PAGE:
As Jamie travels in Chile, he invites an eccentric woman to join his group's quest to score a fabled hallucinogen, a move that finds him at odds with his new companion, until they drink the magic brew on a beach at the edge of the desert.
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Jamie (Cera) is a boorish, insensitive American twentysomething traveling in Chile, who somehow manages to create chaos at every turn. He and his friends are planning on taking a road trip north to experience a legendary shamanistic hallucinogen called the San Pedro cactus. In a fit of drunkenness at a wild party, Jamie invites an eccentric woman -- a radical spirit named Crystal Fairy (Hoffmann) -- to come along. What is meant to be a devil-may-care journey becomes a battle of wills as Jamie finds himself locking horns with his new traveling companion. But on a remote, pristine beach at the edge of the desert, the magic brew is finally imbibed, and the true adventure begins. Written by
Michael Cera goes a long way toward changing his lovable doofus image in this road trip movie with a laid back and ultimately rather sweet vibe.
Cera plays an obnoxious American vacationing in Chile who's trying to chase down a special kind of cactus that has mind-altering capabilities when the juice is distilled and drunk. Along for the ride are three native Chilean brothers and another American, a hippie-dippie girl named Crystal Fairy. The Chileans are quiet, polite and tolerant while the Americans are both unpleasant, Cera because he's a jerk and Crystal Fairy because she tries too hard. If this had stayed yet another Americans-behaving-badly movie I wouldn't have liked it. But it goes a very different, and welcome, direction, as the group's time together causes defenses to be relaxed and vulnerabilities to emerge.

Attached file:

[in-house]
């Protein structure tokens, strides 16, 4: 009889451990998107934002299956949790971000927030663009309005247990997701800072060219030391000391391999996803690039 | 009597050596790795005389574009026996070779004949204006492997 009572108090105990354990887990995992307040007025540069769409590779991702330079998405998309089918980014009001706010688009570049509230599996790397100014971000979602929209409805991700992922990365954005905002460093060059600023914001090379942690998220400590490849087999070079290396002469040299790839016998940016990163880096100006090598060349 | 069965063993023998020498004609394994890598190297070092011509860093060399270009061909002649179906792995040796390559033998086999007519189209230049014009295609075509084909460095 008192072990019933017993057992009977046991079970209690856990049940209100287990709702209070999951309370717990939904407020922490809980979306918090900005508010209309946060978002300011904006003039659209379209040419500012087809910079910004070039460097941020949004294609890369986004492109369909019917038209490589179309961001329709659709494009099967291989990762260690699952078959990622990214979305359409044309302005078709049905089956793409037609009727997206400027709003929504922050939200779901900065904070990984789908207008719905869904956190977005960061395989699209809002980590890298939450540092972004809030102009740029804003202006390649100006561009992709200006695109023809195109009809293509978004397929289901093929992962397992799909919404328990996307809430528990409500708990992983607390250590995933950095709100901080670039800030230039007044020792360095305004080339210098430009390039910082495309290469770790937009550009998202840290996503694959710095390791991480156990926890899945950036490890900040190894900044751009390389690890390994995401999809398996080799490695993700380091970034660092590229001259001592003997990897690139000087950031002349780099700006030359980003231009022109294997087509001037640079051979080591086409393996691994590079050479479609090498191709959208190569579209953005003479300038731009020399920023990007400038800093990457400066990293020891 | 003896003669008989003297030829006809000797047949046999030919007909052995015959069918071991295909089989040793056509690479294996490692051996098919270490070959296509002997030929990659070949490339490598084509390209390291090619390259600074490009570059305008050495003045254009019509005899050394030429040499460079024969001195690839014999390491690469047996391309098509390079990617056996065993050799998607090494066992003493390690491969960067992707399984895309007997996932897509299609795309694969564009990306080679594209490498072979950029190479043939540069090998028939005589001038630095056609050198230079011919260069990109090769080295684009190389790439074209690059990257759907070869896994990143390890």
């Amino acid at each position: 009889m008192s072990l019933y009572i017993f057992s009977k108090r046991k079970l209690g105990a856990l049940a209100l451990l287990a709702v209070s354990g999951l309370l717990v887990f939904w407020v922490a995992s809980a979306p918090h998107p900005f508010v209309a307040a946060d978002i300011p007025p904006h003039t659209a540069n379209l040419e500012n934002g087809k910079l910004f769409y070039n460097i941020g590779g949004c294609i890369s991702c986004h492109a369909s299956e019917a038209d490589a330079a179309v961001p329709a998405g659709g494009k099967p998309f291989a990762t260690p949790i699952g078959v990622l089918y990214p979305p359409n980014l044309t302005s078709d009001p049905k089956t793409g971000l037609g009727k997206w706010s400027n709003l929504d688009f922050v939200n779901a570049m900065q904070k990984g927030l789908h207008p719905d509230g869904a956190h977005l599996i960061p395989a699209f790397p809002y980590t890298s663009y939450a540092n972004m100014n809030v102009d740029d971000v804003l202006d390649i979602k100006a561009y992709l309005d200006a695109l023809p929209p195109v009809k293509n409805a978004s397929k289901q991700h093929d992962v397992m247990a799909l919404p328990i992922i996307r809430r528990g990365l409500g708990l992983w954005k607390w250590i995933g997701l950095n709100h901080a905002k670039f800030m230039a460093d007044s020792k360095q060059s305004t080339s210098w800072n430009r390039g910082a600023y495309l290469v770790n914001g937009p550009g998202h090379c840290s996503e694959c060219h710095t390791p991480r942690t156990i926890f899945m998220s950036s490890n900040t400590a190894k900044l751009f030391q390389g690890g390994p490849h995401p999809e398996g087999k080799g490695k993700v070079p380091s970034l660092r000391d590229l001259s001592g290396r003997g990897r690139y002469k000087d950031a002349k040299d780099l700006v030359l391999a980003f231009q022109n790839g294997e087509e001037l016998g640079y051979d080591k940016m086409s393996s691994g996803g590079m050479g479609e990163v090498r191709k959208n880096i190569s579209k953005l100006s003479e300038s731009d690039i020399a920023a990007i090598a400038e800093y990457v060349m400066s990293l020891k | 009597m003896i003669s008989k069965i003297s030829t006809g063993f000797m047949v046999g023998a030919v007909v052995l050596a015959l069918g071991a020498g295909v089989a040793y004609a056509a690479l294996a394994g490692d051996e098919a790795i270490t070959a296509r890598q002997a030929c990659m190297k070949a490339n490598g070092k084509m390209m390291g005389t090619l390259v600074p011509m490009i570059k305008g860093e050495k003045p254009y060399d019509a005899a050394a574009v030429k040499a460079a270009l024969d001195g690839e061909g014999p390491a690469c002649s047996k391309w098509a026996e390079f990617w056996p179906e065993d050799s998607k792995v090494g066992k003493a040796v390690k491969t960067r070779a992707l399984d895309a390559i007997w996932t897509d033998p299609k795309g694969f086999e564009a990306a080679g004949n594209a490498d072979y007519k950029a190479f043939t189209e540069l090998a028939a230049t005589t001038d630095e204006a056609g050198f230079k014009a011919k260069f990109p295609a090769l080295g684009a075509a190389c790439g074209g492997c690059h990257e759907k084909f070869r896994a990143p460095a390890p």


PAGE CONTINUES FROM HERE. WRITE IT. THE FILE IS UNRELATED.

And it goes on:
"Crystal Fairy" does a great job of capturing that unique dynamic that evolves when a random assortment of people spend a lot of time together on a road trip. The characters created by Cera and Gaby Hoffman (who plays Crystal Fairy) certainly aren't pleasant to spend time with for much of the film's running time, but they're so like people I've actually known that it's fascinating to watch their performances and how thoroughly they can create characters that feel so authentic.
I was already won over by the film's casual, relaxed atmosphere by the time the last few scenes came around, and then, after a late-act revelation and the sensitive way in which the film handles it, decided that I had sort of fallen in love with it.
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